Happy anniversary! These are sweet words for couples who have committed to spending their lives together. Such special occasions warrant gifts that reflect the depth of that commitment – a wedding anniversary gemstone fits the bill perfectly.
Gems and jewelry have long been used to mark important celebrations. They are rich in symbolism and withstand the passing of time. They also are sentimental heirlooms that will be cherished by generations.
Although there is no single authoritative wedding anniversary gemstone list, we’ve compiled our selections from various lists. We hope you find this a useful and inspirational guide in helping you select that perfect wedding anniversary gift!
11th Wedding Anniversary Gemstone: Turquoise
Turquoise jewelry is a wonderful way to celebrate the start of the second decade of married life. Its colors, which include the prized robin’s egg blue, greenish blue, avocado, and lime green, symbolize a prosperous and healthy future. And while you’re enjoying the life you’ve created together, you can marvel that turquoise was one of the first gems used in jewelry, dating back to 4,000 BCE. Today, the Nishapur district of Iran, China’s Hubai Province, and Arizona in the United States are all noted sources for the gem. Turquoise is also one of December’s birthstones, too. Now that we’ve piqued your interest in the gem, our Turquoise Buying Guide will be a great help!
12th Wedding Anniversary Gemstone: Jade
Poets have penned how they would give their lovers the sun and stars, and now you can give yours the “stone of heaven,” (better known by the trade name jade) for a 12th wedding anniversary gift. Jade is actually two different gem materials: jadeite and nephrite. Jadeite is more rare than nephrite and the best jadeite is semi-transparent and has a fine (smooth) texture. The Hutton-Mdivani necklace is one of the more well-known pieces of jadeite jewelry. If you’re wondering whether your spouse will be delighted by a gift of jadeite or nephrite, consider that the Mayans and the Aztecs prized jadeite and Chinese cultures valued nephrite for centuries. Myanmar (formerly known as Burma) is one of the most important sources for jadeite. Our Jade Buying Guide can help you find a piece of heaven for your beloved.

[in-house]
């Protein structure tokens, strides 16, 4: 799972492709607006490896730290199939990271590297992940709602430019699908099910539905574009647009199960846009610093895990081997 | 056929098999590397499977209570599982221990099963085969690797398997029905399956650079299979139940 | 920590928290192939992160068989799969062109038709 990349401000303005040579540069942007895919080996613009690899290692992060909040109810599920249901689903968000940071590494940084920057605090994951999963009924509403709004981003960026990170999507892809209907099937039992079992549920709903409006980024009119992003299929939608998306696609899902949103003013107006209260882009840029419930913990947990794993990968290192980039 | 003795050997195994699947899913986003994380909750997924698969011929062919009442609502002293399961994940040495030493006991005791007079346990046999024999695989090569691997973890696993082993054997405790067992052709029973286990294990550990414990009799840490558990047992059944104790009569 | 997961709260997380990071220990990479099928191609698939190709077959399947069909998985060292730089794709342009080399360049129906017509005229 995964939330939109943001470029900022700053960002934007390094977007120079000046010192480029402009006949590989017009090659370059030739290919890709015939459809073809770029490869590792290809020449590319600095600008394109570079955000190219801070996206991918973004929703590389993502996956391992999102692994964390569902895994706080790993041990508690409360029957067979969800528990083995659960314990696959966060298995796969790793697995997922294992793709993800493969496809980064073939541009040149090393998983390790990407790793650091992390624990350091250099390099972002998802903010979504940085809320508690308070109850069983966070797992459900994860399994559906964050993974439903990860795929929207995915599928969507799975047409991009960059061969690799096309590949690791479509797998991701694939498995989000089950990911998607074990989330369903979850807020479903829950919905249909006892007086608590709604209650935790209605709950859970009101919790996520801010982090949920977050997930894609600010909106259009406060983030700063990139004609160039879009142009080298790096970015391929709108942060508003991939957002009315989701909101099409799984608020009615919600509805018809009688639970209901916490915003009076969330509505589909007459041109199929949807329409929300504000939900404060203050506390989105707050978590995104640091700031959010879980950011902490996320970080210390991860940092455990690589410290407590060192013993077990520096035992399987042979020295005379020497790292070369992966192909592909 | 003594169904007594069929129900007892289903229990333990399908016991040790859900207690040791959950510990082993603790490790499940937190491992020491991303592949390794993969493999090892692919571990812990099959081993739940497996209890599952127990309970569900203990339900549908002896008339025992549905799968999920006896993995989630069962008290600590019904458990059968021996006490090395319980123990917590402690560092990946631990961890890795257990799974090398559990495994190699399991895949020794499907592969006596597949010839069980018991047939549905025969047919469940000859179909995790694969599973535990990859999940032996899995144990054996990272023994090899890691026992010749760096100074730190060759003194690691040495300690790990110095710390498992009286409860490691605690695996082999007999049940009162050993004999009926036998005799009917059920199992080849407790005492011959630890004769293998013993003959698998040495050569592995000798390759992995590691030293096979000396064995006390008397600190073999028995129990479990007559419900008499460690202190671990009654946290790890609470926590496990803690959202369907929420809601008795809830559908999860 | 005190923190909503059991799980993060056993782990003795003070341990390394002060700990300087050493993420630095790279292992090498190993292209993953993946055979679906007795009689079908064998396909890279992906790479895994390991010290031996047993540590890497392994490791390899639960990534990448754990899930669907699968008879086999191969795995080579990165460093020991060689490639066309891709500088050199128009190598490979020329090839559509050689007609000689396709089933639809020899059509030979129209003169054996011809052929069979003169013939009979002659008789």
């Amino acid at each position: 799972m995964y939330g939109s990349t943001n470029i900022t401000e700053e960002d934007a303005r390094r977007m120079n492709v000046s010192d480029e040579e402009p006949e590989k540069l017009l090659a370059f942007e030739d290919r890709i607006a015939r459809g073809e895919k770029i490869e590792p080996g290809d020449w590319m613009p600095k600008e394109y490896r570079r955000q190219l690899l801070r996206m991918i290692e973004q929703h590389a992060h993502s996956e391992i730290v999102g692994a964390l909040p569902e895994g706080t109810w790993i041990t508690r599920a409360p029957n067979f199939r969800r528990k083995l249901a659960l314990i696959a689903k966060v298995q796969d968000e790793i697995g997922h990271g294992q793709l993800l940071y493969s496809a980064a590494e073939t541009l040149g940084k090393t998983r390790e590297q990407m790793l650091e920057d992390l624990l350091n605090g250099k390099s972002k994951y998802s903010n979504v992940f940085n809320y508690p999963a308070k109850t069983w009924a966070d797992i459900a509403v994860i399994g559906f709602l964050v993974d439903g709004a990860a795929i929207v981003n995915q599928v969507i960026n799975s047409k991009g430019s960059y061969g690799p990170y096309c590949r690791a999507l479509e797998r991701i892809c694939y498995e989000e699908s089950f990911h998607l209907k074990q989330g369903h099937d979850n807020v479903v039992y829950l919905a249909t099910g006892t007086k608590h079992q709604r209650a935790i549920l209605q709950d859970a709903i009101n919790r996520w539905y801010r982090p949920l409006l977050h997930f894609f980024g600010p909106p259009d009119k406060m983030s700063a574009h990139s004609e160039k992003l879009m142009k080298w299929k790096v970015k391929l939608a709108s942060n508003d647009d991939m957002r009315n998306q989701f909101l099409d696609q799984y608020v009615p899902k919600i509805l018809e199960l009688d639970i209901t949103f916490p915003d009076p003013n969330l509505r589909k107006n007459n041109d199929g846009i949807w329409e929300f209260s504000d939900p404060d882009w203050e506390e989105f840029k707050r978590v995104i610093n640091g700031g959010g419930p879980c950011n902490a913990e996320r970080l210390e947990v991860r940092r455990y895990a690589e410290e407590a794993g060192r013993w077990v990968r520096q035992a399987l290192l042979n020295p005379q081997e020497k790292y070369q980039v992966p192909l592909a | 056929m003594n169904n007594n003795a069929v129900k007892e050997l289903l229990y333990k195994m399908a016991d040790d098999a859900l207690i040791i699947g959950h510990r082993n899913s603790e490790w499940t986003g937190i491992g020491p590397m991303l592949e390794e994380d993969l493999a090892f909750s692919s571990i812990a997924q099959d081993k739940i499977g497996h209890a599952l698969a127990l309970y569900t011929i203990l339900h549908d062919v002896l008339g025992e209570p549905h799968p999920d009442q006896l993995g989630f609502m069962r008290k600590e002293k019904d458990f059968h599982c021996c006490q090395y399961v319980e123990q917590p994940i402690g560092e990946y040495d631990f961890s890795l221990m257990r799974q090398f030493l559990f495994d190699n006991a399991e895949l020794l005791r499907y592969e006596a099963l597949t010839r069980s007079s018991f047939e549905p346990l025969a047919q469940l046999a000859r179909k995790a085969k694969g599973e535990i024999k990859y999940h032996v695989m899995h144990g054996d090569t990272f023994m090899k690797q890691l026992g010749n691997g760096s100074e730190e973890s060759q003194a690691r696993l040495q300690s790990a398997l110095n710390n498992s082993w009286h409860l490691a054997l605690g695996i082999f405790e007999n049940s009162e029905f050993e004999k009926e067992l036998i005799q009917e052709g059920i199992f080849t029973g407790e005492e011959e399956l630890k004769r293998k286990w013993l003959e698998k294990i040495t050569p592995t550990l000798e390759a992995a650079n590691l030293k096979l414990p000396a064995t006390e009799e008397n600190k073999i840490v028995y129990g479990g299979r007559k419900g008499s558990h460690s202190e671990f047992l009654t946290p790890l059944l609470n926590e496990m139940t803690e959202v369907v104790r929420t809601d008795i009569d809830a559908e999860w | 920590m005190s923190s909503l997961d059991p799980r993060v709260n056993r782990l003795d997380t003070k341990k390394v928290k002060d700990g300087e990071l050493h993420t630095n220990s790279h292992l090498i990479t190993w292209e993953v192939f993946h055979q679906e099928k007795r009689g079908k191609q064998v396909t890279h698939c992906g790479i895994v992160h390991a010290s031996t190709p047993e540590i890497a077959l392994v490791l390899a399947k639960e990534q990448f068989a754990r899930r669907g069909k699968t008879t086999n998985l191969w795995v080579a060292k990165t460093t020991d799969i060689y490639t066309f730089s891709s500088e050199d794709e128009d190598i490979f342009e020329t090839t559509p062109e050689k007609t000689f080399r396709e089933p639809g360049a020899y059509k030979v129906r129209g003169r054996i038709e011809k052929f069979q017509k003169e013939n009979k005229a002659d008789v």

13th Wedding Anniversary Gemstone: Citrine
Citrine is the gem for the 13th wedding anniversary gift – and it comes with an interesting story. It belongs to the quartz family, which has been used in jewelry since the days of the pharaohs of ancient Egypt. Natural citrine is rare, so the piece you’re giving is probably an amethyst treated with heat to change its color. Treatments aside, citrine is a popular and affordable alternative to topaz and yellow sapphire. Fine specimens are saturated yellow to reddish orange, free of brownish tints. It remains a favorite because of its soothing color and because it’s November’s birthstone. Our Citrine Buying Guide can help you pick a piece your spouse will cherish!
14th Wedding Anniversary Gemstone: Opal
Romans believed opal symbolized love and hope, and that might be reason enough to give one to your spouse on your 14th wedding anniversary. Here’s another bit of romantic lore that might inspire you to purchase opal jewelry: Bedouins believed that opal fell from the sky during thunderstorms. One reason opal enchants is its play-of-color – it displays different colors when viewed from different directions, making it a perpetually entertaining kaleidoscope. Opal is also October’s birthstone, and now that you want to get one for your beloved, our Opal Buying Guide is sure to be invaluable.
15th Wedding Anniversary Gemstone – Ruby
The Sanskrit word for ruby is ratnaraj or “king of precious stones,” so it’s the perfect 15th wedding anniversary gift for the princess (or prince!) of your heart. Love may be a mystery, but the source of a ruby’s color is known to science: trace elements of chromium give the mineral corundum a red hue. The more chromium, the greater the intensity of the stone’s red color. The most prized rubies have a pure, vibrant red to slightly purplish red color. Rubies are found around the world: Myanmar has historically produced fine rubies, while Mozambique, Vietnam and Kenya are now important sources. There’s a lot to learn when purchasing such a coveted gem, our Ruby Buying Guide and post on July’s birthstone can provide invaluable insight when you go shopping.
16th Wedding Anniversary Gemstone: Peridot